The third approach is to write both the WSDL and the corresponding Java code. This offers
the best of both worlds: a well-written WSDL file and clean Java code. This gets around
the issue of having the tools generate either a nonportable WSDL file or messy Java code.
This is the most technically challenging approach, because both the WSDL and the Java
code must match. For services targeted at other languages and platforms with a long-term
life expectancy, this is definitely the best choice.
All three of these solutions require the use of a data-binding framework. In most environ-
ments, JAXB (JSR 222) is the default data-binding framework. The data-binding frame-
work is responsible for converting the XML into Java objects that are then passed into your
service. For example, consider the bid service that has a placeBid method. This method
takes a Bid object as a parameter.
We'll touch on these approaches later when we examine best practices. Let's first answer
the question of when SOAP should be used.
8.2.2. When to use SOAP web services
The question this section attempts to answer is, When should you use SOAP web services?
This is a loaded question and can be interpreted one of several different ways. It could be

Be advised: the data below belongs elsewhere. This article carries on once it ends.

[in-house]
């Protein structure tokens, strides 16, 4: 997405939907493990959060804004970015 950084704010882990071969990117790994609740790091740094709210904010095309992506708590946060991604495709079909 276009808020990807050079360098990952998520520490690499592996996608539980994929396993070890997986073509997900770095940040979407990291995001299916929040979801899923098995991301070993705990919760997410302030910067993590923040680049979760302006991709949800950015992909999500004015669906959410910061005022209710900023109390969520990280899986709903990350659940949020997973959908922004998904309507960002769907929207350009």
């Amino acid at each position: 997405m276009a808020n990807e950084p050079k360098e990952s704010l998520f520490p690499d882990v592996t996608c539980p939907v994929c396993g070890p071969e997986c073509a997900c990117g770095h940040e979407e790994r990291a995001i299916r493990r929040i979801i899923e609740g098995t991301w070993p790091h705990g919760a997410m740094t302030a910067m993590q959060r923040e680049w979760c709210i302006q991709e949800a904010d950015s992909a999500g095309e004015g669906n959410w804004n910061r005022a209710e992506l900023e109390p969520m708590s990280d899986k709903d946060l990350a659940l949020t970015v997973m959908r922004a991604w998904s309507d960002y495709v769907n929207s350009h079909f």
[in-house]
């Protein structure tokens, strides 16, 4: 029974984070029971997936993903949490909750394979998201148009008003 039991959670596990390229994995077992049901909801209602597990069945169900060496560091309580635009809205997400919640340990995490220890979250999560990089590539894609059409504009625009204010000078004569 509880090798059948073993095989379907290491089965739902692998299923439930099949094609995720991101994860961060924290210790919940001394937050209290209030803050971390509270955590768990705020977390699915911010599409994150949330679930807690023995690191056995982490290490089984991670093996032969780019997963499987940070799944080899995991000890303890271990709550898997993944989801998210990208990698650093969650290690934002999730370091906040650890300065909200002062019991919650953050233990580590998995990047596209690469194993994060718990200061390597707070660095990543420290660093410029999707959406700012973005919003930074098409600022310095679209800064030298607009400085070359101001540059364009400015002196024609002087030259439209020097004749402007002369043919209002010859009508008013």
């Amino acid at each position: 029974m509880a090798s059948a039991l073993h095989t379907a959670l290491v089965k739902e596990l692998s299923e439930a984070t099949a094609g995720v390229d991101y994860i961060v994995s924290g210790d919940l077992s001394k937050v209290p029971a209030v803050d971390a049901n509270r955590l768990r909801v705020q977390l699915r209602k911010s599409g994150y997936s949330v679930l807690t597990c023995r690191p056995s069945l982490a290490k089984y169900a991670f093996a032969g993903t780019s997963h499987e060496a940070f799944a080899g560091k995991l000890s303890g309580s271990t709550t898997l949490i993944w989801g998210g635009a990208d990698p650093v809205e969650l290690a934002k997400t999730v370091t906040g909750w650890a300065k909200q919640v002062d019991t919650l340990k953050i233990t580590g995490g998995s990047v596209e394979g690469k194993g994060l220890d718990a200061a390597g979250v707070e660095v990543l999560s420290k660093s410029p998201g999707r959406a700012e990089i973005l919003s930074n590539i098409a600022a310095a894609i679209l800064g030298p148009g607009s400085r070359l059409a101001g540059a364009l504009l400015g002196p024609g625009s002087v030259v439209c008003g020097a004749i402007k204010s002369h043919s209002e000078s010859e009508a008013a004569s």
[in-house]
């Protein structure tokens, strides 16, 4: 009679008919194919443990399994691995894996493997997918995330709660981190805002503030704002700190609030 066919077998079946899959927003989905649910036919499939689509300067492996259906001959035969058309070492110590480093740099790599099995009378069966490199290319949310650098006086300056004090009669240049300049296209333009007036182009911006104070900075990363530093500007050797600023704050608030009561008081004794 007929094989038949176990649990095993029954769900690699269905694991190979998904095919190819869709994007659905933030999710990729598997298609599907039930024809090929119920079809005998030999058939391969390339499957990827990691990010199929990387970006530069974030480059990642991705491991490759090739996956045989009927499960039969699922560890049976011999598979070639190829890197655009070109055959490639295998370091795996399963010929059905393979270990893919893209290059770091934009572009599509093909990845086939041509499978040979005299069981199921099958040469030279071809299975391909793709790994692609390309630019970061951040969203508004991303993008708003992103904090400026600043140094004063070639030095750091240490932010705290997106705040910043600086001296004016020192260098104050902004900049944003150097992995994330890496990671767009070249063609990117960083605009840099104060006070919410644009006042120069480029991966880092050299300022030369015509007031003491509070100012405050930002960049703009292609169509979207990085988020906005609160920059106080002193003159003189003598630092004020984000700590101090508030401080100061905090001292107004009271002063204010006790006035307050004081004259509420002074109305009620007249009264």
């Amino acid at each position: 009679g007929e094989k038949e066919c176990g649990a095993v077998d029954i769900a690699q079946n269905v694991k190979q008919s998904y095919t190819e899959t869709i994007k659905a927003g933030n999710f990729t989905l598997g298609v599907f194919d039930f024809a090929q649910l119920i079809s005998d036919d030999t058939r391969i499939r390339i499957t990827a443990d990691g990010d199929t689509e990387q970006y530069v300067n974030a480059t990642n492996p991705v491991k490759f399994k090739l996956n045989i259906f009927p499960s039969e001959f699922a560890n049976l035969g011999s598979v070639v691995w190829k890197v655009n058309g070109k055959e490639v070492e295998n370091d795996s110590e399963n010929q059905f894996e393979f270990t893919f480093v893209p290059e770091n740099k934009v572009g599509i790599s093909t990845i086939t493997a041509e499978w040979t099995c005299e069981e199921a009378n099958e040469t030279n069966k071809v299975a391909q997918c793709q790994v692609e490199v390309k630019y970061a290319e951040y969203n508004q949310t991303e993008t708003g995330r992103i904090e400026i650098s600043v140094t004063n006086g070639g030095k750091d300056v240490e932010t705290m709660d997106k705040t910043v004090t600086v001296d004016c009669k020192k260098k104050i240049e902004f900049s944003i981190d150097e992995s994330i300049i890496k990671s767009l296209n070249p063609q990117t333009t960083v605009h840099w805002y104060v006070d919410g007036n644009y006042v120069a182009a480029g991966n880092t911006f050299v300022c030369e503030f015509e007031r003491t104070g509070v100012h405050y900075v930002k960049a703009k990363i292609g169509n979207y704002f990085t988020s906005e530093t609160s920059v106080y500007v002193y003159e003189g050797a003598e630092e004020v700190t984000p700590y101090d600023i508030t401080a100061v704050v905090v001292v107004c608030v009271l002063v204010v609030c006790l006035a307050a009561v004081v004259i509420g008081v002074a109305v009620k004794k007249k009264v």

interpreted as “Should I expose application services via SOAP versus another technology
like Java's RMI or RESTful web services?” Or it could be interpreted as the question of
whether application services should be exposed to external systems via a technology like
SOAP. The second question isn't within the scope of this chapter. It can be best addressed
by topics that focus on the design of service-oriented architectures (SOA) and SOAP in
more detail, such as SOA Governance in Action by Jos Dirksen (Manning, 2012). We'll fo-
cus on the first question.
When looking at exposing business functionality to other systems, the Java EE 7 stack
provides several different technologies to choose from, including SOAP. You can also
choose to expose business services via Java RMI, JMS, and RESTful web services. Each
one of these technologies has benefits and trade-offs depending on your requirements.
Java Remote Method Invocation (RMI) is the original Java technology for exposing busi-
ness services. Java RMI makes EJB possible, and beans are available by default via RMI.
Java RMI is optimal in situations where the client is a Java application. RMI has much